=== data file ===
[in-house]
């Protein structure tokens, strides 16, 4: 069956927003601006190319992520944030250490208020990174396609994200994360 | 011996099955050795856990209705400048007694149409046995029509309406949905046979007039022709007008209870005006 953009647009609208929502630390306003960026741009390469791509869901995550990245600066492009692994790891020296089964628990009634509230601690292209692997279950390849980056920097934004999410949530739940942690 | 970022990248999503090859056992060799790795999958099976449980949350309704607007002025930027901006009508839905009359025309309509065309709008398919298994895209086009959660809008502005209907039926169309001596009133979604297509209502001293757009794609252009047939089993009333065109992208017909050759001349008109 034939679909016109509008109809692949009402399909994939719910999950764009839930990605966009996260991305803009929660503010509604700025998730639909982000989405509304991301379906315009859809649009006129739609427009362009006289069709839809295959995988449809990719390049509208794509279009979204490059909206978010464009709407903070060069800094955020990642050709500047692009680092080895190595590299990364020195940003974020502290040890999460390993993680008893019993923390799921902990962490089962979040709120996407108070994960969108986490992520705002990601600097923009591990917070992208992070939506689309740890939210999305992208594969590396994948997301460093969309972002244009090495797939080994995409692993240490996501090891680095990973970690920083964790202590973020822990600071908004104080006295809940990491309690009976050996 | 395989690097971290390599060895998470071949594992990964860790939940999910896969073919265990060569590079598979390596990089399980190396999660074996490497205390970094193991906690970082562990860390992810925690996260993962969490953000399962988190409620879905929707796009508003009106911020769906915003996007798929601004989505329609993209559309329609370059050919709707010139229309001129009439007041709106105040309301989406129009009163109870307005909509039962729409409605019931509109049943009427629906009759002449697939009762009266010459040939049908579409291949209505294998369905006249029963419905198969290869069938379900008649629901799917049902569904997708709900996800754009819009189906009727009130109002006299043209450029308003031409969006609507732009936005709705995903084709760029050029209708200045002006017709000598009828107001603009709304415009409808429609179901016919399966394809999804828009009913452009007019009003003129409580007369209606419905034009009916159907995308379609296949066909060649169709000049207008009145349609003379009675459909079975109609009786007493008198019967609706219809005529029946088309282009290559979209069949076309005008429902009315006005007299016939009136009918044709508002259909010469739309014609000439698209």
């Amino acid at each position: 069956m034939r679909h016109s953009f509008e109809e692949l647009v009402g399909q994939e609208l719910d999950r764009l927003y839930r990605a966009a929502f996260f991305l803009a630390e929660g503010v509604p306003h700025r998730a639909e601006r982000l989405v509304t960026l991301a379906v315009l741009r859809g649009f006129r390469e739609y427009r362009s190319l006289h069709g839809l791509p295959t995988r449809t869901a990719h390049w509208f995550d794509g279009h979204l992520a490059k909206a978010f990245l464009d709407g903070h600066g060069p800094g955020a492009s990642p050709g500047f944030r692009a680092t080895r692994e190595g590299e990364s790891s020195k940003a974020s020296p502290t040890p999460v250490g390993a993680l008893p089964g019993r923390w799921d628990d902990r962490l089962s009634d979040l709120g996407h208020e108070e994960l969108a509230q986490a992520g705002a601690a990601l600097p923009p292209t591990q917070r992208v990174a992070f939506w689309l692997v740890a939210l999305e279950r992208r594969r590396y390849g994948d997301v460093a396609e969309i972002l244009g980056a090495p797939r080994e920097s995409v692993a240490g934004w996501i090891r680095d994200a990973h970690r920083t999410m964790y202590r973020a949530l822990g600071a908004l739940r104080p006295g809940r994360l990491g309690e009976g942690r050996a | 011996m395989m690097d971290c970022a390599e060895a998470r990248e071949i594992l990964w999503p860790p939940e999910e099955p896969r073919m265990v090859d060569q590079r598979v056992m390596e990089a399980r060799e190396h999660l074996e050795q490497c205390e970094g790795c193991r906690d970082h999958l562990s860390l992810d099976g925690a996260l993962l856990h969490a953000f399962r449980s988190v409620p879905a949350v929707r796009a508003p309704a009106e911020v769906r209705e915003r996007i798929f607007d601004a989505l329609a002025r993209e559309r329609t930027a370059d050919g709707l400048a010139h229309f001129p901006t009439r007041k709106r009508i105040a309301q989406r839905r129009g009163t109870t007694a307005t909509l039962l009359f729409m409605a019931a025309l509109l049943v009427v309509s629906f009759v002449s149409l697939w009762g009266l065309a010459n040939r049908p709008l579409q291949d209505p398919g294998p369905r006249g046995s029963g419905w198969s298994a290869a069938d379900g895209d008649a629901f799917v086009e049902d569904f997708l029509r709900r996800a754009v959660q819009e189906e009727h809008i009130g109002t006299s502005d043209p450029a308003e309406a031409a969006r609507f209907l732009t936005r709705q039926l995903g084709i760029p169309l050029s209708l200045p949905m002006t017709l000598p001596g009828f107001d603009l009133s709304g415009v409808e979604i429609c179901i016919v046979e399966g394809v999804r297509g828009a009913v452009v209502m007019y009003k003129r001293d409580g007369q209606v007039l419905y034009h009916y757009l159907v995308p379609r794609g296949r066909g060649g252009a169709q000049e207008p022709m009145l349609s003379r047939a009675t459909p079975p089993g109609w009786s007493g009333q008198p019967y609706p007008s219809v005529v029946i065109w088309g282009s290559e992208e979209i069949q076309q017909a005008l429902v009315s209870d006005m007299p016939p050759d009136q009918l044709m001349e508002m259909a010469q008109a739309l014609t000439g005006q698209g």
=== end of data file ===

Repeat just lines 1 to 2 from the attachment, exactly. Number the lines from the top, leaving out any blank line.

[in-house]
């Protein structure tokens, strides 16, 4: 069956927003601006190319992520944030250490208020990174396609994200994360 | 011996099955050795856990209705400048007694149409046995029509309406949905046979007039022709007008209870005006 953009647009609208929502630390306003960026741009390469791509869901995550990245600066492009692994790891020296089964628990009634509230601690292209692997279950390849980056920097934004999410949530739940942690 | 970022990248999503090859056992060799790795999958099976449980949350309704607007002025930027901006009508839905009359025309309509065309709008398919298994895209086009959660809008502005209907039926169309001596009133979604297509209502001293757009794609252009047939089993009333065109992208017909050759001349008109 034939679909016109509008109809692949009402399909994939719910999950764009839930990605966009996260991305803009929660503010509604700025998730639909982000989405509304991301379906315009859809649009006129739609427009362009006289069709839809295959995988449809990719390049509208794509279009979204490059909206978010464009709407903070060069800094955020990642050709500047692009680092080895190595590299990364020195940003974020502290040890999460390993993680008893019993923390799921902990962490089962979040709120996407108070994960969108986490992520705002990601600097923009591990917070992208992070939506689309740890939210999305992208594969590396994948997301460093969309972002244009090495797939080994995409692993240490996501090891680095990973970690920083964790202590973020822990600071908004104080006295809940990491309690009976050996 | 395989690097971290390599060895998470071949594992990964860790939940999910896969073919265990060569590079598979390596990089399980190396999660074996490497205390970094193991906690970082562990860390992810925690996260993962969490953000399962988190409620879905929707796009508003009106911020769906915003996007798929601004989505329609993209559309329609370059050919709707010139229309001129009439007041709106105040309301989406129009009163109870307005909509039962729409409605019931509109049943009427629906009759002449697939009762009266010459040939049908579409291949209505294998369905006249029963419905198969290869069938379900008649629901799917049902569904997708709900996800754009819009189906009727009130109002006299043209450029308003031409969006609507732009936005709705995903084709760029050029209708200045002006017709000598009828107001603009709304415009409808429609179901016919399966394809999804828009009913452009007019009003003129409580007369209606419905034009009916159907995308379609296949066909060649169709000049207008009145349609003379009675459909079975109609009786007493008198019967609706219809005529029946088309282009290559979209069949076309005008429902009315006005007299016939009136009918044709508002259909010469739309014609000439698209």